In Python, every integer seems to have a 10-digit id which starts from 438. I was trying to find a number that is the same as its id. I wrote a simple code to find the number:

for i in range(4380000000,4390000000):
    if i==id(i):

When I ran this for the first time I got no such number. Then I ran it for the second time and still I got no number.

When I ran it for the third time, I got a number: 4384404848

Then I checked if id(4384404848)==4384404848 and I got False.

Why did Python return a number that is not equal to it’s id? Or did the same number had different id’s when the program was running and when it had stopped?

(EDIT: The assumption “ every integer seems to have a 10-digit id which starts from 438” is wrong.)



is guaranteed to be unique and constant for this object during its lifetime.

Consider id to be a unique identifier or "hash" calculated for this object. It may (and most likely will) be different each time you run your program.

Edit: Just to add, if you're using the CPython implementation (which is the most popular), then it is the address of the object in memory. That should clarify why it was not the same in different runs of the same program.

As a separate note, you should never rely on the value of the id() on any object other than its uniqueness for that given run.

every integer seems to have a 10-digit id which starts from 438

is an incorrect assumption. On my machine:

>>> x = 5
>>> id(x)
  • I don’t think that that’s true. If I type in id(2), I get 4297636384. Now if I quit Python and again type in id(2), I get the same number. – Aaryan Dewan Jul 2 '17 at 3:57
  • 1
    @AaryanDewan That's because small integers in CPython - specifically in the range -5 to 256 - are cached. So the id for 2 thought every program will point to the same 2 CPython created before the program started time. – Christian Dean Jul 2 '17 at 3:59
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    Here's some more information if you are curious: Python 3 Docs. Notice the part that mentions: The current implementation keeps an array of integer objects for all integers between -5 and 256, when you create an int in that range you actually just get back a reference to the existing object – Michael Patterson Jul 2 '17 at 4:07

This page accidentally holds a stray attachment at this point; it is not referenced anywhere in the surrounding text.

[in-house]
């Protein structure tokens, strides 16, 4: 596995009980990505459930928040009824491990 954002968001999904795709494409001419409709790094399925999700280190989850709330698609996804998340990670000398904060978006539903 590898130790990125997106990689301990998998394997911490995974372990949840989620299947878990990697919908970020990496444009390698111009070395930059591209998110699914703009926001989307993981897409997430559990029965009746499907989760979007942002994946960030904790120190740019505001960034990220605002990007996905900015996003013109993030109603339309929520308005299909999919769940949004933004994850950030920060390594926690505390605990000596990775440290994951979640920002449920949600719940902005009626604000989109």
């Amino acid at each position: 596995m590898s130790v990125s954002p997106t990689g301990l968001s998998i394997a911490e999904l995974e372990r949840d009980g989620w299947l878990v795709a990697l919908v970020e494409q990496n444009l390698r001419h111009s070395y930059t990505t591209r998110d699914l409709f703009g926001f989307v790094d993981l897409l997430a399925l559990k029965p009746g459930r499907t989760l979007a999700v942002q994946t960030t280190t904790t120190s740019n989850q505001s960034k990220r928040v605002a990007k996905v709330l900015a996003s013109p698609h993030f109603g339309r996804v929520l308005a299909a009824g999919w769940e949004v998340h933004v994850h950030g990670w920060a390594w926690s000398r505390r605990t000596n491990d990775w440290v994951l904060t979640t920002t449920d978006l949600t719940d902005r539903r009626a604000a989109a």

• Here's a snippet regarding this that I copied from the source code itself about a year ago, gist.github.com/pzp1997/5d7f788bb0f3006d9228e557b7197fba. – pzp Jul 2 '17 at 4:18


It doesn't always start with 438

You should think of it like a Unique Register number number for a college student or employee id number (but for Python objects)

Look at what the docs say


Return the “identity” of an object. This is an integer which is guaranteed to be unique and constant for this object during its lifetime. Two objects with non-overlapping lifetimes may have the same id() value.

CPython implementation detail: This is the address of the object in memory.

To make things clear. I assume you know that no matter how many variables you create if they hold the same value then in Python they are all the same. (Aliases)

Look at the interpreter.

>>> a=10
>>> id(10)
>>> b=20
>>> id(20)

Unique right. Now look,

>>> a=10
>>> b=10
>>> id(a)
>>> id(b)

Also look,

>>> a=10
>>> id(a)
>>> a=20
>>> b=a
>>> id(a)
>>> id(b)

So every value (objects) are assigned a unique value. And that value is nothing but your id().

Since OP asked!

Implementations of Python.


An "implementation" of Python should be taken to mean a program or environment which provides support for the execution of programs written in the Python language, as represented by the CPython reference implementation.

So what that means is Cpython is tha language engine which runs Python code (the language). Why it is named Cpython? To differentiate Python (the language) from Cpython (the implementation).

So basically Cpython is the one which the most common Python implementation (CPython: written in C, often referred to as simply ‘Python’) The one you download from python.org is this one

You need to distinguish between a language and an implementation. Python is a language.

According to Wikipedia,

"A programming language is a notation for writing programs, which are specifications of a computation or algorithm".

This means that it's simply the rules and syntax for writing code. Separately we have a

programming language implementation which in most cases, is the actual interpreter or compiler.

So CPython - Implementation in C

There's Jython - Implementation in Java

IronPython - Implementation in C#

And some more. Take a look at them here Implementations. Download and mess with them to know more.

  • Thanks! Could you please tell me what is “CPython implementation"? – Aaryan Dewan Jul 2 '17 at 4:12
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    @AaryanDewan CPython is the default implementation of Python written in the C programming language. It's what you get when you download Python from python.org. We say "CPython", because its not the only implementation of Python. There are ones such as PyPy or IronPython. When we say "implementation", we mean an interpreter written in some language, which can execute valid Python code. – Christian Dean Jul 2 '17 at 4:24

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